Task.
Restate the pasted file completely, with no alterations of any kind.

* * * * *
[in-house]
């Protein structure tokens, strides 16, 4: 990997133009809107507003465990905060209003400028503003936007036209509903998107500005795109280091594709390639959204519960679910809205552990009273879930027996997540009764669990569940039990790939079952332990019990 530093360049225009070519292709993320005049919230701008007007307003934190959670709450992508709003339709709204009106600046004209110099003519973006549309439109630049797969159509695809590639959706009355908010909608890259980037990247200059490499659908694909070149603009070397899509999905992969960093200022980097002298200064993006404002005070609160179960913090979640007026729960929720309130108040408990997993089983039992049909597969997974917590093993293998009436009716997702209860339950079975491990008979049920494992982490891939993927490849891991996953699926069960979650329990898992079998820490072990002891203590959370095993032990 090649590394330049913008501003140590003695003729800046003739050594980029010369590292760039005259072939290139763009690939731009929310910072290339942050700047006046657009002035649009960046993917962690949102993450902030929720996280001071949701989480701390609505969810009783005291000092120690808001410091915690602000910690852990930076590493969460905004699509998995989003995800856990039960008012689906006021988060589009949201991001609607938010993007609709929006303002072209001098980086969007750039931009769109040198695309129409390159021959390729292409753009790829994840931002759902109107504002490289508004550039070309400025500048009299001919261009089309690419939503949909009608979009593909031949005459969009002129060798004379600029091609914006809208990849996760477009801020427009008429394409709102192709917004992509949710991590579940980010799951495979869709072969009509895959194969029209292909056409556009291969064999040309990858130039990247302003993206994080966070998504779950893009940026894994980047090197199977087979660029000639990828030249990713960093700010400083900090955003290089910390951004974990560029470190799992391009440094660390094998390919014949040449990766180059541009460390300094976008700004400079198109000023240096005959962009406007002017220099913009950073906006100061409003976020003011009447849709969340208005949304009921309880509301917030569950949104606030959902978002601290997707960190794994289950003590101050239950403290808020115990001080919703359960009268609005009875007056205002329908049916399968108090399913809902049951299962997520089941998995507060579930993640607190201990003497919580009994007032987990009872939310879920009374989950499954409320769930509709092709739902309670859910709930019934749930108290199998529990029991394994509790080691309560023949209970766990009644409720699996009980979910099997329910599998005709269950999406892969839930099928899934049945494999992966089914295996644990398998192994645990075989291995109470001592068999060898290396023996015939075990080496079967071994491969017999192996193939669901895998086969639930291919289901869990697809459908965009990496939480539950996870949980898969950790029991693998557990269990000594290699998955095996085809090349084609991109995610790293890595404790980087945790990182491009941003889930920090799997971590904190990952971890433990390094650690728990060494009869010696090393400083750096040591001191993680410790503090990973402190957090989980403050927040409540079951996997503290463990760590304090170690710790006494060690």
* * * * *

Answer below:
[in-house]
């Protein structure tokens, strides 16, 4: 990997133009809107507003465990905060209003400028503003936007036209509903998107500005795109280091594709390639959204519960679910809205552990009273879930027996997540009764669990569940039990790939079952332990019990 530093360049225009070519292709993320005049919230701008007007307003934190959670709450992508709003339709709204009106600046004209110099003519973006549309439109630049797969159509695809590639959706009355908010909608890259980037990247200059490499659908694909070149603009070397899509999905992969960093200022980097002298200064993006404002005070609160179960913090979640007026729960929720309130108040408990997993089983039992049909597969997974917590093993293998009436009716997702209860339950079975491990008979049920494992982490891939993927490849891991996953699926069960979650329990898992079998820490072990002891203590959370095993032990 090649590394330049913008501003140590003695003729800046003739050594980029010369590292760039005259072939290139763009690939731009929310910072290339942050700047006046657009002035649009960046993917962690949102993450902030929720996280001071949701989480701390609505969810009783005291000092120690808001410091915690602000910690852990930076590493969460905004699509998995989003995800856990039960008012689906006021988060589009949201991001609607938010993007609709929006303002072209001098980086969007750039931009769109040198695309129409390159021959390729292409753009790829994840931002759902109107504002490289508004550039070309400025500048009299001919261009089309690419939503949909009608979009593909031949005459969009002129060798004379600029091609914006809208990849996760477009801020427009008429394409709102192709917004992509949710991590579940980010799951495979869709072969009509895959194969029209292909056409556009291969064999040309990858130039990247302003993206994080966070998504779950893009940026894994980047090197199977087979660029000639990828030249990713960093700010400083900090955003290089910390951004974990560029470190799992391009440094660390094998390919014949040449990766180059541009460390300094976008700004400079198109000023240096005959962009406007002017220099913009950073906006100061409003976020003011009447849709969340208005949304009921309880509301917030569950949104606030959902978002601290997707960190794994289950003590101050239950403290808020115990001080919703359960009268609005009875007056205002329908049916399968108090399913809902049951299962997520089941998995507060579930993640607190201990003497919580009994007032987990009872939310879920009374989950499954409320769930509709092709739902309670859910709930019934749930108290199998529990029991394994509790080691309560023949209970766990009644409720699996009980979910099997329910599998005709269950999406892969839930099928899934049945494999992966089914295996644990398998192994645990075989291995109470001592068999060898290396023996015939075990080496079967071994491969017999192996193939669901895998086969639930291919289901869990697809459908965009990496939480539950996870949980898969950790029991693998557990269990000594290699998955095996085809090349084609991109995610790293890595404790980087945790990182491009941003889930920090799997971590904190990952971890433990390094650690728990060494009869010696090393400083750096040591001191993680410790503090990973402190957090989980403050927040409540079951996997503290463990760590304090170690710790006494060690």